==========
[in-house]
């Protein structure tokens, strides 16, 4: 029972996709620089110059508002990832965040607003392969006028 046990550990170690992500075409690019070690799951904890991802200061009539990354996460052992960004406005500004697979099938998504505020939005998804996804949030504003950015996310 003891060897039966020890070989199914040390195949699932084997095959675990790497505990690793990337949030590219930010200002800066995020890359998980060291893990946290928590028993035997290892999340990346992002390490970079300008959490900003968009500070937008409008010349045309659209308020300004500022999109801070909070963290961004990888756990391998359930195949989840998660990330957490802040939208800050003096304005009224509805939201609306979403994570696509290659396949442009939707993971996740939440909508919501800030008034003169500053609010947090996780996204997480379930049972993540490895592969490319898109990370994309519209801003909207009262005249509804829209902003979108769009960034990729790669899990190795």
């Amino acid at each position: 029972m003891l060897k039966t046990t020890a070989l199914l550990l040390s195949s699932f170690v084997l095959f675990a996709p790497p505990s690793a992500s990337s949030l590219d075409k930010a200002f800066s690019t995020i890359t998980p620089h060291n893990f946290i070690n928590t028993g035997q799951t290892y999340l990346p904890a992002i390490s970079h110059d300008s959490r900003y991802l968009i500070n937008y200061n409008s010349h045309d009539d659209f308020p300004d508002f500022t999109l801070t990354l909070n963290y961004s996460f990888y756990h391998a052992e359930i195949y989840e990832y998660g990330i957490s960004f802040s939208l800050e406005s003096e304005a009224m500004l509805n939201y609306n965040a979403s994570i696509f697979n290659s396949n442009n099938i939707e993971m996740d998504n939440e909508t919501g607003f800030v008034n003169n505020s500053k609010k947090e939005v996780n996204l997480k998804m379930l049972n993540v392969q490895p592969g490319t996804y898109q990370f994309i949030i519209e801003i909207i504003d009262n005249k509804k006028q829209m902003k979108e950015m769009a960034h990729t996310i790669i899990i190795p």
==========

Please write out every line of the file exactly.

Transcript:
[in-house]
């Protein structure tokens, strides 16, 4: 029972996709620089110059508002990832965040607003392969006028 046990550990170690992500075409690019070690799951904890991802200061009539990354996460052992960004406005500004697979099938998504505020939005998804996804949030504003950015996310 003891060897039966020890070989199914040390195949699932084997095959675990790497505990690793990337949030590219930010200002800066995020890359998980060291893990946290928590028993035997290892999340990346992002390490970079300008959490900003968009500070937008409008010349045309659209308020300004500022999109801070909070963290961004990888756990391998359930195949989840998660990330957490802040939208800050003096304005009224509805939201609306979403994570696509290659396949442009939707993971996740939440909508919501800030008034003169500053609010947090996780996204997480379930049972993540490895592969490319898109990370994309519209801003909207009262005249509804829209902003979108769009960034990729790669899990190795």
């Amino acid at each position: 029972m003891l060897k039966t046990t020890a070989l199914l550990l040390s195949s699932f170690v084997l095959f675990a996709p790497p505990s690793a992500s990337s949030l590219d075409k930010a200002f800066s690019t995020i890359t998980p620089h060291n893990f946290i070690n928590t028993g035997q799951t290892y999340l990346p904890a992002i390490s970079h110059d300008s959490r900003y991802l968009i500070n937008y200061n409008s010349h045309d009539d659209f308020p300004d508002f500022t999109l801070t990354l909070n963290y961004s996460f990888y756990h391998a052992e359930i195949y989840e990832y998660g990330i957490s960004f802040s939208l800050e406005s003096e304005a009224m500004l509805n939201y609306n965040a979403s994570i696509f697979n290659s396949n442009n099938i939707e993971m996740d998504n939440e909508t919501g607003f800030v008034n003169n505020s500053k609010k947090e939005v996780n996204l997480k998804m379930l049972n993540v392969q490895p592969g490319t996804y898109q990370f994309i949030i519209e801003i909207i504003d009262n005249k509804k006028q829209m902003k979108e950015m769009a960034h990729t996310i790669i899990i190795p």